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Rabbi Mendy Herson's Blog

Thoughts from, and conversations with, Rabbi Herson

Just In Time For A Weary World

Hurricane Harvey’s rain threat is over, but the devastation is enormous.

And it’s not like our world as too stable before this disaster. Polarization, terrorism, the resurgence of neo-Nazism. Syria and ISIS. These aren’t just problems “over there.’ They hover above our ‘real’ lives. In one way or another, they filter down to me and you, and add to our 'normal' stresses and challenges.

The world can certainly use a fresh, optimistic new page.

That’s why I feel like Rosh Hashana isn't coming a second too soon.

The High Holidays about a lot more than ushering in a new calendar year; they go way beyond donning our finest and attending services. All of that is [important] window dressing for Rosh Hashanah’s primary theme: G-d’s Infusion of New, Divine Energy Into a Tired World.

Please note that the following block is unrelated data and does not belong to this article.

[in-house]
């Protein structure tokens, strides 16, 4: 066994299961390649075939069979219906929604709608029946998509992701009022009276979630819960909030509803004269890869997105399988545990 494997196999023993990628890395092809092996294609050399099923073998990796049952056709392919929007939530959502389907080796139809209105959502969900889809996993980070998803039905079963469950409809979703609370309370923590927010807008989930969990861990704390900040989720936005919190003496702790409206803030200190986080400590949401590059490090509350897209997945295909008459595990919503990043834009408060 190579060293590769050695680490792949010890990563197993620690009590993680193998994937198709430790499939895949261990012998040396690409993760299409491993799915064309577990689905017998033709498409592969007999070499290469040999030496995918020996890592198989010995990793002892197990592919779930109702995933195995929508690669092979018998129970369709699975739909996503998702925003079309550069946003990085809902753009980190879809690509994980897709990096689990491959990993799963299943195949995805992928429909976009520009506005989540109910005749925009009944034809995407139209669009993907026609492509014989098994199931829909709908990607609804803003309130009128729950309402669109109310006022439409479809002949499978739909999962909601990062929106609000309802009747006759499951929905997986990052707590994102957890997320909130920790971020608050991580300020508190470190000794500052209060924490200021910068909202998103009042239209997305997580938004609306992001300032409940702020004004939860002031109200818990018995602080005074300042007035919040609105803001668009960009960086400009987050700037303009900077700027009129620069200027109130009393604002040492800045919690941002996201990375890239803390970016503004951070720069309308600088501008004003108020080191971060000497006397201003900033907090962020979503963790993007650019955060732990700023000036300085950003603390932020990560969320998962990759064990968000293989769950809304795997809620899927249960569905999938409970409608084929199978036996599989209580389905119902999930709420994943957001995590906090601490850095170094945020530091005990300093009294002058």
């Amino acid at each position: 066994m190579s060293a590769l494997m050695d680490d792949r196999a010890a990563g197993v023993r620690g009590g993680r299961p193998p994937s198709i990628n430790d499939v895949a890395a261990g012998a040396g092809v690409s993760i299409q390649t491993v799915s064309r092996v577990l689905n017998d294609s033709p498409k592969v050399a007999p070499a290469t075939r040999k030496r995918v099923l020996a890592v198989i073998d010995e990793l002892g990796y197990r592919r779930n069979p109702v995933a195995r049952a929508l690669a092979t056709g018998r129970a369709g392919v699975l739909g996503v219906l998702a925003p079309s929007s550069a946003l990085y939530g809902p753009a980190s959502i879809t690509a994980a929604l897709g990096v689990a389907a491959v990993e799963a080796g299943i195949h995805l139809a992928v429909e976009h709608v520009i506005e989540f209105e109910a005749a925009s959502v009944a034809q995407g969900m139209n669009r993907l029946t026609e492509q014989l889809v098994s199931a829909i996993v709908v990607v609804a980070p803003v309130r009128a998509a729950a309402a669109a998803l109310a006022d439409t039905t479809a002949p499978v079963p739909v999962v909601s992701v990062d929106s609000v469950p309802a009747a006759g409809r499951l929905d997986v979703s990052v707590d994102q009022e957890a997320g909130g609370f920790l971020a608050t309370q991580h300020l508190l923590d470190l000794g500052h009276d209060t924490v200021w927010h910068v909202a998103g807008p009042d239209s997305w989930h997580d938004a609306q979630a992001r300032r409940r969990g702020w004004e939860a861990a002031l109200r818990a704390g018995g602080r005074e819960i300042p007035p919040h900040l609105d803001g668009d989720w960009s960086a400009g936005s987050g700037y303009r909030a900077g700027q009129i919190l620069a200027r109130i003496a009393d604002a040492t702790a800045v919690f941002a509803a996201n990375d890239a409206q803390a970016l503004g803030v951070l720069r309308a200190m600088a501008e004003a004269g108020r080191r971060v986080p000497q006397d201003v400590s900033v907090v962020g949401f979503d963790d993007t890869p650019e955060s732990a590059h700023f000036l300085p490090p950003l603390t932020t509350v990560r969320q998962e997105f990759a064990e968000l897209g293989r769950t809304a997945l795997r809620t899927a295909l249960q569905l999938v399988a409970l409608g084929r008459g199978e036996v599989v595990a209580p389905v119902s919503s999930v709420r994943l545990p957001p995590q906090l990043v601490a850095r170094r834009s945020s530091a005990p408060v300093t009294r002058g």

Just as a sleepy person gets rejuvenated by a jolt of caffeine (or some good sleep!), an exhausted world receives a Divine ‘shot-in-the-arm’ every Rosh Hashana.

How does this work?

Kabbalistically speaking, the world is totally dependent on Divine energy, which G-d grants in energy-increments. Every Rosh Hashana, G-d breathes new life into the world; and that keeps us juiced until the following Rosh Hashana.

But it’s not a purely automatic process. It’s actually very inter-active, and very much user-generated.

It’s up to us. In other words: Rosh Hashana isn’t a spectator sport. It’s a drama, and you have a leading role.